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European Journal of Psychology of Education

, Volume 31, Issue 2, pp 255–274 | Cite as

Breaking the cycle: a phenomenological approach to broadening access to post-secondary education

  • Carmel CefaiEmail author
  • Paul Downes
  • Valeria Cavioni
Article

Abstract

Over the past decades, there has been a substantial increase in post-secondary education participation in most Organisation for Economic Co-operation and Development (OECD) and European Union countries. This increase, however, does not necessarily reflect a parallel equitable growth in post-secondary education, and early school leaving is still an issue of concern in particular regions and countries across the world. This paper presents a study on increasing participation in post-secondary education in Malta, the country with the one of the highest proportions of early school leaving in the European Union. The study was carried out in a region with one of the highest rates of early school leaving in the country, making use of a phenomenological approach as well as a resilient systems perspective to early school leaving. On the basis of students’ narratives, the study identifies a number of risk and protective factors in early school leaving and makes various suggestions on how to build more resilient systems to facilitate access to post-secondary education, particularly for students coming from low socio-economic, excluded backgrounds.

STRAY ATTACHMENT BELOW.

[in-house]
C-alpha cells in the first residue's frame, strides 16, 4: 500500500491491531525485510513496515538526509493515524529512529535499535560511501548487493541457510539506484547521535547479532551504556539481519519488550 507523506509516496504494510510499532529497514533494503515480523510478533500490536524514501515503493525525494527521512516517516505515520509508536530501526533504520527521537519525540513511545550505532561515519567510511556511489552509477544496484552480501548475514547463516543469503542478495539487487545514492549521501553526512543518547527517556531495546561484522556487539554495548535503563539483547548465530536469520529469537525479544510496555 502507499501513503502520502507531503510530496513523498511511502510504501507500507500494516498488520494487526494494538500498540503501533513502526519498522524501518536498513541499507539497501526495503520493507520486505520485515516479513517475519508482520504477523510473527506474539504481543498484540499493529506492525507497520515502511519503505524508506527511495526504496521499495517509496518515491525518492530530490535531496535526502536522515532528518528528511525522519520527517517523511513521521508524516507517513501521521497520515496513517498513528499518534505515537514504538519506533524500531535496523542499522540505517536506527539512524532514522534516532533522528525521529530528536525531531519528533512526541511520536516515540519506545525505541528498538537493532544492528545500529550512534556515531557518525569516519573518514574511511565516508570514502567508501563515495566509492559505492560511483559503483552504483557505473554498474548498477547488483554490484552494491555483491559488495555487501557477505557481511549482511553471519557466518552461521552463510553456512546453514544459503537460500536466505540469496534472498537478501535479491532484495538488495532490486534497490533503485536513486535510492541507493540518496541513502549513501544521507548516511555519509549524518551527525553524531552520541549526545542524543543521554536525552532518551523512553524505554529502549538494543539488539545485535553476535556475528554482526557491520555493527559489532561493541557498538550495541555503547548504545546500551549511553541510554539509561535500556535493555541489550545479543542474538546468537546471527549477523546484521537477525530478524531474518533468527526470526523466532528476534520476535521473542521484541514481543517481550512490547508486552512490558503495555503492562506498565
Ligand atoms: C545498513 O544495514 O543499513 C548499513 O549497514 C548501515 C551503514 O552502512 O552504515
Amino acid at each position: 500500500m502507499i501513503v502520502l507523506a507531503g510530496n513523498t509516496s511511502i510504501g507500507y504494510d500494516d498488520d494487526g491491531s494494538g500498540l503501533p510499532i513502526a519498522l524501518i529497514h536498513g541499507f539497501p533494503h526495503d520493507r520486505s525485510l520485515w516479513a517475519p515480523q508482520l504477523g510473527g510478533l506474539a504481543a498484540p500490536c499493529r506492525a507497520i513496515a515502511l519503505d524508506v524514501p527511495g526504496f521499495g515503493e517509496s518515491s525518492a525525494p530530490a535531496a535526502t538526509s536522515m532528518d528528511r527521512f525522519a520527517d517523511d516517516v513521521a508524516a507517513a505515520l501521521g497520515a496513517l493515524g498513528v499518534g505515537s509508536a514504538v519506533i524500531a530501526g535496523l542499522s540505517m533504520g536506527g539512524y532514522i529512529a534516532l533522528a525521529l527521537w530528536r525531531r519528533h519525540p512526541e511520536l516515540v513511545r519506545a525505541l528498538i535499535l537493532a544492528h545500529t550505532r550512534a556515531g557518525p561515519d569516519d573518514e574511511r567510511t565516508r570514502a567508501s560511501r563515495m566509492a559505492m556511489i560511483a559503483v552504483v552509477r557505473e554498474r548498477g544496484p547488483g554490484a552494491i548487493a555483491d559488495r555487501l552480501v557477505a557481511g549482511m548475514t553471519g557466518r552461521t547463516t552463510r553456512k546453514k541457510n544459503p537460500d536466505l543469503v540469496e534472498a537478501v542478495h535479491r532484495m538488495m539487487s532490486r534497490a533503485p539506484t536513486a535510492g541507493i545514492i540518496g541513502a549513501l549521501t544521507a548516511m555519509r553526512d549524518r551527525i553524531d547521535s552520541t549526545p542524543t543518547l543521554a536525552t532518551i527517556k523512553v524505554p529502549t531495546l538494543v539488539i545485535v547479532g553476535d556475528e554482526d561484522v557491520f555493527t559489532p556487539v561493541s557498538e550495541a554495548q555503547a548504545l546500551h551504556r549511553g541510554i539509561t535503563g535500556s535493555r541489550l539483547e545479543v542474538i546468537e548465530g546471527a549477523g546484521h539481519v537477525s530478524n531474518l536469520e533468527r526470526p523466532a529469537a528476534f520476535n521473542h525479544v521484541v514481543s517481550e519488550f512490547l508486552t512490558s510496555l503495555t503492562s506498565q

Keywords

Post-secondary education Resilience Access Early school leaving Social exclusion 

Notes

Acknowledgments

This project was in part financed by the University of Malta.

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Copyright information

© Instituto Superior de Psicologia Aplicada, Lisboa, Portugal and Springer Science+Business Media Dordrecht 2015

Authors and Affiliations

  1. 1.Centre for Resilience and Socio-Emotional Health Old Humanities BuildingUniversity of MaltaMsidaMalta
  2. 2.Educational Disadvantage Centre, St. Patrick’s CollegeDublin City UniversityDublinIreland
  3. 3.Department of Brain and Behavioral SciencesUniversity of PaviaPaviaItaly
  4. 4.St. Patrick’s College of EducationDrumcondraIreland

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